I’m not going to call out specific blogs, but many, including one with a post titled “Censorship And Arrests In Wake Of Christchurch Attack” claim the government has used the attack as an excuse to restrict our freedom, and in particular, free speech. They claim the government has clamped down on what can be viewed online, and that there have been mass arrests for watching the video of the attack. Some have provided a list of websites they claim the New Zealand government has blocked. I’ve got news for them: not one of those sites is blocked. How do I know? Some of the listed sites included a link, so it was a simple matter to click on the link to verify he was wrong. For others, I had to Google for the link, and for all those I tested, the websites came up in all their nasty “glory”.
Some ISPs may have chosen to block some domains, but if my ISP has, they didn’t include the ones listed by the bloggers. No, I didn’t attempt to locate the video, I have no desire to watch it. To knowingly possess or distribute it in any form is illegal, as is it with all objectionable material. That has been the case for decades.
What constitutes objectionable material in NZ? It is objectionable if it involves exploiting children or young people for sexual purposes, the use of violence or coercion to force people into sex, sexual conduct with a dead person, the use of urine or excrement in association with dehumanising conduct or sexual conduct, bestiality and acts of torture or extreme violence or extreme cruelty. To suggest that these limitations restrict free speech is, in my view, utter nonsense.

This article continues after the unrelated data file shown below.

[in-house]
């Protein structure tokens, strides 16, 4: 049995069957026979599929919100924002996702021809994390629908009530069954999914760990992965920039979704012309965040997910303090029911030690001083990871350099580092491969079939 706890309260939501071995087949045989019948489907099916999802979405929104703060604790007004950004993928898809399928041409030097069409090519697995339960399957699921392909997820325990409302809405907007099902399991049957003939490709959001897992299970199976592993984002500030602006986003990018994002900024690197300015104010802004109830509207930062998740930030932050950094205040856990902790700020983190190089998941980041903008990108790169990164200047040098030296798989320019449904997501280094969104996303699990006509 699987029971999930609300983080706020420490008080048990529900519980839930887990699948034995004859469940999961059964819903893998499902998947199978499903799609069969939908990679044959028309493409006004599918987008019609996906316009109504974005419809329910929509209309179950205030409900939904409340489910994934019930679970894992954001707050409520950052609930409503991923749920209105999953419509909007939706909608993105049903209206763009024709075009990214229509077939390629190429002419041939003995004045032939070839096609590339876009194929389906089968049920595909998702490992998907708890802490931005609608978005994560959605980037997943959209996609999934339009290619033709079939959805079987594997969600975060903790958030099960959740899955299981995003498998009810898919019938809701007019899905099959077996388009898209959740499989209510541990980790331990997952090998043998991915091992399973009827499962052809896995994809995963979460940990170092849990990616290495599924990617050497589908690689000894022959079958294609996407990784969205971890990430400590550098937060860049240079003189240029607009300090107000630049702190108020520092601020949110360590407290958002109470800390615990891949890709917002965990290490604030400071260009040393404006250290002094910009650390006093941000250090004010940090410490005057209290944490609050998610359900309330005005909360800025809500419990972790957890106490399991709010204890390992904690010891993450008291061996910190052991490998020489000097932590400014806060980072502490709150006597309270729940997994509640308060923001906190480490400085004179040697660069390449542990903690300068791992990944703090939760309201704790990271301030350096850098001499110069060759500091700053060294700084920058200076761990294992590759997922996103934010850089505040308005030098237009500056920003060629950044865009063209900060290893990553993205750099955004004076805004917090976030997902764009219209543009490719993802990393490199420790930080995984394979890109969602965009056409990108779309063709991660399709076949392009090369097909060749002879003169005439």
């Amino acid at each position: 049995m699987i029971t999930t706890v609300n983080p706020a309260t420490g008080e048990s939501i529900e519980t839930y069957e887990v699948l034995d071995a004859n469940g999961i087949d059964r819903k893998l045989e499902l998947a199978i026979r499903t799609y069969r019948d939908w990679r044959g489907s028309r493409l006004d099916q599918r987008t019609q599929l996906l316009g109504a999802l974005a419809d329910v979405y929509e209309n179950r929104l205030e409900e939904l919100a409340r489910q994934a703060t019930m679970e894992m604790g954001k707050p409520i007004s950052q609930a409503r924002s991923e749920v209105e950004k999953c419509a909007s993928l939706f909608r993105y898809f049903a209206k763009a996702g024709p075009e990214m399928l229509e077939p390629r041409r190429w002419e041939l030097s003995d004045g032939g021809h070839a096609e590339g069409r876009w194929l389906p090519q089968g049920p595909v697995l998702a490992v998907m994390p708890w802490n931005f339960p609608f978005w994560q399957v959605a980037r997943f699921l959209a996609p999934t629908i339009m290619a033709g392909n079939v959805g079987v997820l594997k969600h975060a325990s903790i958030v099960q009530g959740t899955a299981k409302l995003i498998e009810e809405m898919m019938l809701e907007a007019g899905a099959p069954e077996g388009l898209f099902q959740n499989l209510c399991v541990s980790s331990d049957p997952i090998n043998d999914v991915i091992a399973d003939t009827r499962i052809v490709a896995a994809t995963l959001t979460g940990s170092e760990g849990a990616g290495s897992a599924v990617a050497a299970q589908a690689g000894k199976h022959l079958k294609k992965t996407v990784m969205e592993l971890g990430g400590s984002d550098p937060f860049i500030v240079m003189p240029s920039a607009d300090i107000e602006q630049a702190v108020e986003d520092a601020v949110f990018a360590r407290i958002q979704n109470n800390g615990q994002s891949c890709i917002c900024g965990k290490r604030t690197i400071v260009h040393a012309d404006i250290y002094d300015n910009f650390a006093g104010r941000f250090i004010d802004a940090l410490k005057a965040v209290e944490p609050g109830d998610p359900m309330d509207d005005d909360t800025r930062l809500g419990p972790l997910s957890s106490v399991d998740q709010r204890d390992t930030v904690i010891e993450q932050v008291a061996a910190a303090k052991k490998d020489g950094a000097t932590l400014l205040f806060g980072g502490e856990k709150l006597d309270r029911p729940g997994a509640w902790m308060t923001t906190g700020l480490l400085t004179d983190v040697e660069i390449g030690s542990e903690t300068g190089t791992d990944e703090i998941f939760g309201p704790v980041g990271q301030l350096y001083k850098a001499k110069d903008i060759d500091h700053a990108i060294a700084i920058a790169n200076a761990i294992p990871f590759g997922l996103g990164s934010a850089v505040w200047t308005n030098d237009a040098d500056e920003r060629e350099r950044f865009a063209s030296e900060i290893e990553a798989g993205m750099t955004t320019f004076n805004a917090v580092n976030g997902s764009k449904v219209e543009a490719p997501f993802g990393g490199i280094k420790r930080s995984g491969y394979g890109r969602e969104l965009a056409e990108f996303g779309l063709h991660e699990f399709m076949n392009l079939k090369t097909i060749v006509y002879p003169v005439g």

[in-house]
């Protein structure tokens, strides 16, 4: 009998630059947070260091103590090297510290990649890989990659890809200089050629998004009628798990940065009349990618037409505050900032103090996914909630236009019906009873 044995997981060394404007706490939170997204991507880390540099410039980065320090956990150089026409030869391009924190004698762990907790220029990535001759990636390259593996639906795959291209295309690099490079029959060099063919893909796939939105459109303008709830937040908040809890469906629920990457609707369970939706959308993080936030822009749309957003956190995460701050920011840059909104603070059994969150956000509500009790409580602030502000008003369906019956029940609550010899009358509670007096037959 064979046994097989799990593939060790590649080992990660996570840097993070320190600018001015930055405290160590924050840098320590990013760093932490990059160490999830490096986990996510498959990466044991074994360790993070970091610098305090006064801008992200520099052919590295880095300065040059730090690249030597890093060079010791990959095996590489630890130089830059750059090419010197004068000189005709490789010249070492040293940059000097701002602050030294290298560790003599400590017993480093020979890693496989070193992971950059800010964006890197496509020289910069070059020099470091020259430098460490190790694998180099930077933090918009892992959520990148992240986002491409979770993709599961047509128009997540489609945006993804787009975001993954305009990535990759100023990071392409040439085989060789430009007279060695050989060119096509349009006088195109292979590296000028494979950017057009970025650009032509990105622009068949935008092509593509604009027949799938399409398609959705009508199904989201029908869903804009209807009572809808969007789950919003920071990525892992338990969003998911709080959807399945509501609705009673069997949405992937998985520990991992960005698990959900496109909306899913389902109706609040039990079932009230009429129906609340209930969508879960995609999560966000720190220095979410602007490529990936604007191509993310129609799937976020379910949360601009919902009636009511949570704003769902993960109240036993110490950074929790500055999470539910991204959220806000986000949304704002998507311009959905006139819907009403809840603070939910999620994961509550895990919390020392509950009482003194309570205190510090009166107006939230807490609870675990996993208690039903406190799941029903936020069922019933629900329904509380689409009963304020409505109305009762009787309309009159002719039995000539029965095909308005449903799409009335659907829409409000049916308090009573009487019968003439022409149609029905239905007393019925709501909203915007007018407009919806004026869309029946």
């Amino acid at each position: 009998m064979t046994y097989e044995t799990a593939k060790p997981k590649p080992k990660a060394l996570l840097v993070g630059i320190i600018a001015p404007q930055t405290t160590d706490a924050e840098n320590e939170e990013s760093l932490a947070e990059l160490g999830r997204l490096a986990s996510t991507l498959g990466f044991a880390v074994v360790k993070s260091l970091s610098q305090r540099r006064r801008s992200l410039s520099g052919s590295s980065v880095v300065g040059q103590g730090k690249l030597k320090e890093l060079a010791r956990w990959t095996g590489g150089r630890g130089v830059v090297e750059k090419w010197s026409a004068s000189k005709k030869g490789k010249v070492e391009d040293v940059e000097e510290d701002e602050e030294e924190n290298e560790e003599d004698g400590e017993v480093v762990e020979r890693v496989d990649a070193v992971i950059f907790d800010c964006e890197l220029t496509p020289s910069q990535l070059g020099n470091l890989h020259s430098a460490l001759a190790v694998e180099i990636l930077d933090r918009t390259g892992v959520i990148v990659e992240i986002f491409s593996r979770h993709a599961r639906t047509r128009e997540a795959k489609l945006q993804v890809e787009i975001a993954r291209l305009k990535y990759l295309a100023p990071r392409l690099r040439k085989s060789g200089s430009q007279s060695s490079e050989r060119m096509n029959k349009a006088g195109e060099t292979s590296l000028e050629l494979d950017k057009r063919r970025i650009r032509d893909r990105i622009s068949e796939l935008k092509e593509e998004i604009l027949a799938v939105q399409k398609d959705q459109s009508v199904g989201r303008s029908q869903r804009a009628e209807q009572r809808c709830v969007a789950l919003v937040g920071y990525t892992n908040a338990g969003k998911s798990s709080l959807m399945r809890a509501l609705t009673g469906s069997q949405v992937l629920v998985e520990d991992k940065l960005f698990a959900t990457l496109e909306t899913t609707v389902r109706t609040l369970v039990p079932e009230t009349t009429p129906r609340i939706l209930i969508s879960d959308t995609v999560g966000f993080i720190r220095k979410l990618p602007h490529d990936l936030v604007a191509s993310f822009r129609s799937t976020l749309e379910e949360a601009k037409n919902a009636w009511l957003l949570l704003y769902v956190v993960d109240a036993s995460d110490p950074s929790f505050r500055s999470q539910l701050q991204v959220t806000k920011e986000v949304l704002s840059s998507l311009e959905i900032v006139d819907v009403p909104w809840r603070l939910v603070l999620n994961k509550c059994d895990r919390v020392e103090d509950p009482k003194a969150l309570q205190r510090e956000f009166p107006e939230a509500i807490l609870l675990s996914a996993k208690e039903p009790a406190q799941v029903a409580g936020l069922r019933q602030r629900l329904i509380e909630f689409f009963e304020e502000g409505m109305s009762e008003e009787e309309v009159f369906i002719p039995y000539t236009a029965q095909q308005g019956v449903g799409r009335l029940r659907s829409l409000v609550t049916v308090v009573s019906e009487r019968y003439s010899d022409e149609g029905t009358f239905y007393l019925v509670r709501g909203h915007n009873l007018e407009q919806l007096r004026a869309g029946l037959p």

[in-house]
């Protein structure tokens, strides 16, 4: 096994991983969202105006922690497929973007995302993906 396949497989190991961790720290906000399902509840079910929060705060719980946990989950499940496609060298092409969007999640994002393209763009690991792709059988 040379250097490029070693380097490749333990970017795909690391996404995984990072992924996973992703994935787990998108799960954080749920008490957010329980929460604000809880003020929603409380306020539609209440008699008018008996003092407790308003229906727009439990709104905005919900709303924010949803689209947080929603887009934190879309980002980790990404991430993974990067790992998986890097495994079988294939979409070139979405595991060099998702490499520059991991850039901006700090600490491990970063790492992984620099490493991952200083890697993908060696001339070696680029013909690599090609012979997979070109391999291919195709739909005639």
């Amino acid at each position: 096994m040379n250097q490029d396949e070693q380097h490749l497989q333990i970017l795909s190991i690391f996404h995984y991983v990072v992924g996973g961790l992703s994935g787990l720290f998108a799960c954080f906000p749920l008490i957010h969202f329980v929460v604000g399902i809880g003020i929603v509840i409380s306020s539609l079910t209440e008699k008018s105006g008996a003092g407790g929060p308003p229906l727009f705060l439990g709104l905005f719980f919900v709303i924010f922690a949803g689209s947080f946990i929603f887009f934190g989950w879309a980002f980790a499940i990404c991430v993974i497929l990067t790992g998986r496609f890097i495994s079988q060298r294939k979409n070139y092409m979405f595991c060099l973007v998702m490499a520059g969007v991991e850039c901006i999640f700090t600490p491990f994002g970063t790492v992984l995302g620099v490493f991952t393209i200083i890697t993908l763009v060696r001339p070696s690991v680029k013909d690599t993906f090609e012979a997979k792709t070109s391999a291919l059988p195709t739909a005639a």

They argue that everyone has the right to view anything “in the public domain”, and that any move by authorities to block either the viewing or distribution of such material is criminal and a sign of an authoritarian state. I wonder if they believe they have a right to view and distribute videos depicting child sexual exploitation? If they don’t, they’re being hypocritical. If they do, they really are sick.
There has been no clamp down. The statement by the police was simply to advise anyone who was ignorant of the law that it was illegal, and to remind those who wish to exploit the situation, of the likely consequences.
As to there being mass arrests, one person has been charged with possessing and distributing objectionable material. From what I have read, this particular video wasn’t the only objectionable material in his possession, nor the only one he’s distributed.
I for one feel no less free and no more afraid than a week ago, but for some Kiwis, the freedom to live without fear has been eroded. For that, I am really pissed off. How dare anyone brutally end the lives of of so many innocent men, women and children and damage the lives of so many more.
If you believe that some groups of people shouldn’t be in NZ, you’re still free to do so and express it (although in all likelihood you’ll have fewer supporters than before last Friday). If you think guns should be more freely available, then you are free to advocate for more liberal gun laws (although you’ll have fewer supporters than you did before last Friday). If you wish to distribute objectionable material, go ahead arsehole, it’s no more difficult than last week. But don’t be surprised when you get a visit from law enforcement agencies (and that’s no different from before last Friday).